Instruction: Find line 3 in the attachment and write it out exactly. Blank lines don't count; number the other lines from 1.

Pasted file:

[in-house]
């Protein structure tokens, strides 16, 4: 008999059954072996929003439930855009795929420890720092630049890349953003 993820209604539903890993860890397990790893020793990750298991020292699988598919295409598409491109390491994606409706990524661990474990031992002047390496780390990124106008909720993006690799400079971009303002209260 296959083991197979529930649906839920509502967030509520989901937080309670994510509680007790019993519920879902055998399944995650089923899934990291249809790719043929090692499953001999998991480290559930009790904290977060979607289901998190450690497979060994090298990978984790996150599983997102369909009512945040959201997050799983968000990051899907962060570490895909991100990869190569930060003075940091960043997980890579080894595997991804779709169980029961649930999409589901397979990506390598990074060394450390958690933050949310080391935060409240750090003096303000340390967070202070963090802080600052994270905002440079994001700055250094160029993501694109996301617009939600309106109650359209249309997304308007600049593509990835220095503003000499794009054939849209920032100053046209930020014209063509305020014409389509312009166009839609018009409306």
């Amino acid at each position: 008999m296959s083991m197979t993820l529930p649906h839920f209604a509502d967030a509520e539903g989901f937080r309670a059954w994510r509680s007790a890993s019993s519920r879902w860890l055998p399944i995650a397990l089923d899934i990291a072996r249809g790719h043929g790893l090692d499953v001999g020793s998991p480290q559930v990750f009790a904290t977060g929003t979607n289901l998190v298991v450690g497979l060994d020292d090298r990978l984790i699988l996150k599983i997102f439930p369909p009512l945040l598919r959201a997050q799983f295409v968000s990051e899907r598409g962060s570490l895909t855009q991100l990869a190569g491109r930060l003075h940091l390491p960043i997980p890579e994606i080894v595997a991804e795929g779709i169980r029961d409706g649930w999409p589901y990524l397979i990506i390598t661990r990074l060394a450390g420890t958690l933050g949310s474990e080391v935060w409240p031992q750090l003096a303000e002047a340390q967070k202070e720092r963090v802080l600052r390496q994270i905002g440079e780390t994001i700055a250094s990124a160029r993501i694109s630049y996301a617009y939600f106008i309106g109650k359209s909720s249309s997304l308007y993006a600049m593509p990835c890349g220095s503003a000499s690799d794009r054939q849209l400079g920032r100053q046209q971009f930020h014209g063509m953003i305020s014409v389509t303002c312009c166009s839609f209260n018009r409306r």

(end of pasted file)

């Amino acid at each position: 008999m296959s083991m197979t993820l529930p649906h839920f209604a509502d967030a509520e539903g989901f937080r309670a059954w994510r509680s007790a890993s019993s519920r879902w860890l055998p399944i995650a397990l089923d899934i990291a072996r249809g790719h043929g790893l090692d499953v001999g020793s998991p480290q559930v990750f009790a904290t977060g929003t979607n289901l998190v298991v450690g497979l060994d020292d090298r990978l984790i699988l996150k599983i997102f439930p369909p009512l945040l598919r959201a997050q799983f295409v968000s990051e899907r598409g962060s570490l895909t855009q991100l990869a190569g491109r930060l003075h940091l390491p960043i997980p890579e994606i080894v595997a991804e795929g779709i169980r029961d409706g649930w999409p589901y990524l397979i990506i390598t661990r990074l060394a450390g420890t958690l933050g949310s474990e080391v935060w409240p031992q750090l003096a303000e002047a340390q967070k202070e720092r963090v802080l600052r390496q994270i905002g440079e780390t994001i700055a250094s990124a160029r993501i694109s630049y996301a617009y939600f106008i309106g109650k359209s909720s249309s997304l308007y993006a600049m593509p990835c890349g220095s503003a000499s690799d794009r054939q849209l400079g920032r100053q046209q971009f930020h014209g063509m953003i305020s014409v389509t303002c312009c166009s839609f209260n018009r409306r």